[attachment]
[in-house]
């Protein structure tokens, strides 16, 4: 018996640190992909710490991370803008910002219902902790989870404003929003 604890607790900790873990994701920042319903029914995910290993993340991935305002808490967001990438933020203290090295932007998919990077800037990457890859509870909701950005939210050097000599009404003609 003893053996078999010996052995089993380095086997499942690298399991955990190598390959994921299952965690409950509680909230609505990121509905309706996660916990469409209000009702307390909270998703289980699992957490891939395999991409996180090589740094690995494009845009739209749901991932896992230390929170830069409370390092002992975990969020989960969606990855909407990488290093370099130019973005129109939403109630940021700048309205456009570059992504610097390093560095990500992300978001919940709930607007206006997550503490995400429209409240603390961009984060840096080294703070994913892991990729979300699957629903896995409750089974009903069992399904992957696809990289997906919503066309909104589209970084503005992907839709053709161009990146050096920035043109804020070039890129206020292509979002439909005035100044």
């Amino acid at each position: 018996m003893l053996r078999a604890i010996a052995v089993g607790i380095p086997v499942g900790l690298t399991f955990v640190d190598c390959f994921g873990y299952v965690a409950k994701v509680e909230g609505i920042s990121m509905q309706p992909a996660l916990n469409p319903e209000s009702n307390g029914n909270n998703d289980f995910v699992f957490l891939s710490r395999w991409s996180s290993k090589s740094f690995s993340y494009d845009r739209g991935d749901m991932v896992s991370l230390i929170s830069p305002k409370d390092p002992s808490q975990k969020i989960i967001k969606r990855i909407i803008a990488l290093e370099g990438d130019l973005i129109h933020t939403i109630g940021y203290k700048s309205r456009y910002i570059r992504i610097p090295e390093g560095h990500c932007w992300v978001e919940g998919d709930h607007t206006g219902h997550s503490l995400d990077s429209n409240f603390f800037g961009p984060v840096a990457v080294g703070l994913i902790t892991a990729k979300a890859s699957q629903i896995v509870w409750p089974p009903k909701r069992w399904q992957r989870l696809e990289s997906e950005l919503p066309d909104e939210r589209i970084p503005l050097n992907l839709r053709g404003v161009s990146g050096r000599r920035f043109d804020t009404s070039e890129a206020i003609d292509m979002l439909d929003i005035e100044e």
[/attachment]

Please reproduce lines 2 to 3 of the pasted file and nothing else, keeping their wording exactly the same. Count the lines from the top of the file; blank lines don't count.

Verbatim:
């Protein structure tokens, strides 16, 4: 018996640190992909710490991370803008910002219902902790989870404003929003 604890607790900790873990994701920042319903029914995910290993993340991935305002808490967001990438933020203290090295932007998919990077800037990457890859509870909701950005939210050097000599009404003609 003893053996078999010996052995089993380095086997499942690298399991955990190598390959994921299952965690409950509680909230609505990121509905309706996660916990469409209000009702307390909270998703289980699992957490891939395999991409996180090589740094690995494009845009739209749901991932896992230390929170830069409370390092002992975990969020989960969606990855909407990488290093370099130019973005129109939403109630940021700048309205456009570059992504610097390093560095990500992300978001919940709930607007206006997550503490995400429209409240603390961009984060840096080294703070994913892991990729979300699957629903896995409750089974009903069992399904992957696809990289997906919503066309909104589209970084503005992907839709053709161009990146050096920035043109804020070039890129206020292509979002439909005035100044």
């Amino acid at each position: 018996m003893l053996r078999a604890i010996a052995v089993g607790i380095p086997v499942g900790l690298t399991f955990v640190d190598c390959f994921g873990y299952v965690a409950k994701v509680e909230g609505i920042s990121m509905q309706p992909a996660l916990n469409p319903e209000s009702n307390g029914n909270n998703d289980f995910v699992f957490l891939s710490r395999w991409s996180s290993k090589s740094f690995s993340y494009d845009r739209g991935d749901m991932v896992s991370l230390i929170s830069p305002k409370d390092p002992s808490q975990k969020i989960i967001k969606r990855i909407i803008a990488l290093e370099g990438d130019l973005i129109h933020t939403i109630g940021y203290k700048s309205r456009y910002i570059r992504i610097p090295e390093g560095h990500c932007w992300v978001e919940g998919d709930h607007t206006g219902h997550s503490l995400d990077s429209n409240f603390f800037g961009p984060v840096a990457v080294g703070l994913i902790t892991a990729k979300a890859s699957q629903i896995v509870w409750p089974p009903k909701r069992w399904q992957r989870l696809e990289s997906e950005l919503p066309d909104e939210r589209i970084p503005l050097n992907l839709r053709g404003v161009s990146g050096r000599r920035f043109d804020t009404s070039e890129a206020i003609d292509m979002l439909d929003i005035e100044e």